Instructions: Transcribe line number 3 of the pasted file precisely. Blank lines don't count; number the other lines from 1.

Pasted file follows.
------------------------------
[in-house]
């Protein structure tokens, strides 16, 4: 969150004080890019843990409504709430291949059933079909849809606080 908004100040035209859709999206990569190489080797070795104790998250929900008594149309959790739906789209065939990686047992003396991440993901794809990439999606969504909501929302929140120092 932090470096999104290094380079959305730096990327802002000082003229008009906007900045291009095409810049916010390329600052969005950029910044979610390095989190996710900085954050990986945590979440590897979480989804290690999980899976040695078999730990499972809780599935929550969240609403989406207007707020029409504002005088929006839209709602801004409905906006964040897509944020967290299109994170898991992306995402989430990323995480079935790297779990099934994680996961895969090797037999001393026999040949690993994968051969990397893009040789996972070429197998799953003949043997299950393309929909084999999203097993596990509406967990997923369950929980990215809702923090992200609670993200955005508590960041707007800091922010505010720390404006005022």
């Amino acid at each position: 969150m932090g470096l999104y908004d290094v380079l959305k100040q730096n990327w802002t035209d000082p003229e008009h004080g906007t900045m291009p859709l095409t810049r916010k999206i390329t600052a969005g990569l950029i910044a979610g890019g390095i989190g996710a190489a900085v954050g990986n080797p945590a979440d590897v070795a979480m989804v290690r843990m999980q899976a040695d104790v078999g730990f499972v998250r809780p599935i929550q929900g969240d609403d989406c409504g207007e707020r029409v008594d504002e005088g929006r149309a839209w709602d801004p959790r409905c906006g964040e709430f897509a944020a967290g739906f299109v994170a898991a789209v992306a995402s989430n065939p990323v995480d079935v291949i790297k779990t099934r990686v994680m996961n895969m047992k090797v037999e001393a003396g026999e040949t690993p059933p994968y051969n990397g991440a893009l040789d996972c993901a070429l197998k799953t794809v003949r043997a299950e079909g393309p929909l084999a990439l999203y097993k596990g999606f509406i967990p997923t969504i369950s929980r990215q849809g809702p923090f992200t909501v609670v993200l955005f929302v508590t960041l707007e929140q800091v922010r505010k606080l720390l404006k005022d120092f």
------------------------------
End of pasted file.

């Amino acid at each position: 969150m932090g470096l999104y908004d290094v380079l959305k100040q730096n990327w802002t035209d000082p003229e008009h004080g906007t900045m291009p859709l095409t810049r916010k999206i390329t600052a969005g990569l950029i910044a979610g890019g390095i989190g996710a190489a900085v954050g990986n080797p945590a979440d590897v070795a979480m989804v290690r843990m999980q899976a040695d104790v078999g730990f499972v998250r809780p599935i929550q929900g969240d609403d989406c409504g207007e707020r029409v008594d504002e005088g929006r149309a839209w709602d801004p959790r409905c906006g964040e709430f897509a944020a967290g739906f299109v994170a898991a789209v992306a995402s989430n065939p990323v995480d079935v291949i790297k779990t099934r990686v994680m996961n895969m047992k090797v037999e001393a003396g026999e040949t690993p059933p994968y051969n990397g991440a893009l040789d996972c993901a070429l197998k799953t794809v003949r043997a299950e079909g393309p929909l084999a990439l999203y097993k596990g999606f509406i967990p997923t969504i369950s929980r990215q849809g809702p923090f992200t909501v609670v993200l955005f929302v508590t960041l707007e929140q800091v922010r505010k606080l720390l404006k005022d120092f």